The inland landscape suddenly opens up into canyons carved by watercourses, the Lispedda river being one of the largest of them. Its outlet forms a delightful beach, also known as “su mare dividiu” (the divided sea), because of the water that runs into the sea, giving the impression of two separate beaches to either side.
Continuing northwards, the fragmented and multiform rocky scenery changes once again, broadening its horizons so that the eye becomes accustomed to new distances. Following the lovely beach along the coast towards Cardedu, you come to the resort of Perd’e Pera, with the beach of the same name: a stretch of white sand kilometres long, bordered to the north by a splendid pine forest.
This is the perfect beach for galloping on horseback, or to lose yourself in the solitude of a Mediterranean desert, running along the water’s edge to savour the feeling of sand underfoot, the tide behind you erasing an endless wake of footprints.
The beach continues uninterrupted for about two kilometres, overlooked by an astonishing nuraghe or megalithic edifice, testimony to ancient Sardinian civilisation. Arriving at the small pier that marks the northern end of the beach, you realise that just beyond a new expanse of sand begins, this one known as Museddu.
This continues for the next seven kilometres to the Tower of Barì, in northern Ogliastra.
The inland area around Camping Coccorrocci undoubtedly deserves the same attention as the coast, with a wealth of natural, archaeological and scenic surprises.
The beach of Coccorrocci, in front of the campsite, is bordered to the north by cliffs of red porphyry, finishing with the Capo d'Asta headland, and to the south by the imposing Mount Ferru, whose steep slopes conceal some fascinating places.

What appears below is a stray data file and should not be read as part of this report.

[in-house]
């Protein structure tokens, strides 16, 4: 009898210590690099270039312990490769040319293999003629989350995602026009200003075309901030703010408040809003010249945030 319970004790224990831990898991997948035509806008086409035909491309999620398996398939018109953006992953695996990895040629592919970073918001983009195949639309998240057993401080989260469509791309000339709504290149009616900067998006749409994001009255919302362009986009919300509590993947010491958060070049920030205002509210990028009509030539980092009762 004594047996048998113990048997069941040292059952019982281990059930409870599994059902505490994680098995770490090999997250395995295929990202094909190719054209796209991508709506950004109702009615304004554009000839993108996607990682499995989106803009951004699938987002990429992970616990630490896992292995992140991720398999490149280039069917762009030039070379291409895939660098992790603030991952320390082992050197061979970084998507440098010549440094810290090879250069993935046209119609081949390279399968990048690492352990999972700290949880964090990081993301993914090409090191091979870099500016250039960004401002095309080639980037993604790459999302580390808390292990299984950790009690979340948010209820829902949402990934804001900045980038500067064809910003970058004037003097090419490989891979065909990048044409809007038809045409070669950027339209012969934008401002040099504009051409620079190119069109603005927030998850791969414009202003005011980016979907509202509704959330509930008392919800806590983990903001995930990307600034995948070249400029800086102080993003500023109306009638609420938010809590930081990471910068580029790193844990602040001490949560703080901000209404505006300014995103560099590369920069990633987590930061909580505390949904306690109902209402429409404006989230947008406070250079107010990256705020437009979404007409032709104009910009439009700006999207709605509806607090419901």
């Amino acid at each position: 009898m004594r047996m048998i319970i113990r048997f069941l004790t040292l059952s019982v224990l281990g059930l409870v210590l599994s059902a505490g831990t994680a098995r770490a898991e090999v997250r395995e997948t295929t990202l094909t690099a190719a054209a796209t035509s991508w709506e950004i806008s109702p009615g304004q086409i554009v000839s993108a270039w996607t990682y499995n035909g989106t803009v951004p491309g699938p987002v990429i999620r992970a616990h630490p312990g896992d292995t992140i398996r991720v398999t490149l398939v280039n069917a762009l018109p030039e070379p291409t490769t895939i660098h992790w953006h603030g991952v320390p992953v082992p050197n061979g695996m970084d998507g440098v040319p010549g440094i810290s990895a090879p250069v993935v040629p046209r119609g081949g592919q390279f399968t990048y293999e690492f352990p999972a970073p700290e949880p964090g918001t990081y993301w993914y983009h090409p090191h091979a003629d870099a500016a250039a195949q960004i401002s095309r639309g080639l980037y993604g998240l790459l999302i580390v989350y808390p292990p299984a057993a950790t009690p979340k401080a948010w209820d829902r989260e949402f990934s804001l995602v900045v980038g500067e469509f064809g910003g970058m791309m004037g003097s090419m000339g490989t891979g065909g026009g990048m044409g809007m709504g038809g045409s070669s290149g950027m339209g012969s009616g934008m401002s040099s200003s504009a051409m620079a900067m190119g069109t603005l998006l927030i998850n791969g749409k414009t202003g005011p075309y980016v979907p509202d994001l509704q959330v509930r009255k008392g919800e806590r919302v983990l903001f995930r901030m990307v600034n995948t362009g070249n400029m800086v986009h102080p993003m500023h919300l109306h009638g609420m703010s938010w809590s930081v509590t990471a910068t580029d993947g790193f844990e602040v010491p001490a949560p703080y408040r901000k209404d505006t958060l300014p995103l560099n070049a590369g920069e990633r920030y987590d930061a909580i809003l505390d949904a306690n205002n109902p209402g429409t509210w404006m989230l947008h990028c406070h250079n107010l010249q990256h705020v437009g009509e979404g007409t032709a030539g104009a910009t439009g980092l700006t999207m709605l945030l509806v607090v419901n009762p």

Definitely worth a visit are the wonderful natural swimming pools of Mount Ferru, rising from the su “accu ‘e s’axina” spring, whose clear waters run downhill forming little waterfalls and gorgeous pools of fresh water, nestled between red porphyry rocks and luxuriant vegetation.
This fascinating natural area is classified as a site of community interest. A trip to Mount Ferru should not neglect a visit to a true natural monument, known as “s’arrocca istampada”. In the magnificent landscape on the eastern slopes of Punta Cartucceddu, as you climb higher and the view below grows increasingly spectacular, the extraordinary scenery is suddenly framed by a rock carved, incredibly, by Mother Nature.
The view is breathtaking: Capo Sferracavallo and further south Tesonis and the beach of Foxi Manna; to the north the contrasting shades of Coccorrocci beach and the red of the porphyry cliffs enclose the horizon in a fabulous combination of colours.
The Ogliastra area is home to some extremely ancient archaeological sites dating back to the neolithic era, including important monuments ranging from Mediterranean megaliths to Roman settlements, via the Nuragic civilisation of the Bronze Age.
The area surrounding Camping Coccorrocci is no exception, and a brief excursion will show you signs of ancient life, traces of man’s adoration of a land which in prehistory was considered a deity, Mother Earth, to be worshipped and symbolically nourished by the placing of stone slabs: menhirs. Not many people know it, but at Museddu beach near Coccorrocci, there’s an extraordinary line of menhirs, witnesses of ancestral cults which linked humans to the heavens and the earth.
Also near Coccorrocci, it’s not difficult to find nuraghi and remains of the settlements of the greatest European civilisation during the Bronze Age, which left something like 6000 stone towers in Sardinia. The most important of these include the Domus de Janas on Mount Arista, difficult to spot but certainly impressive up close.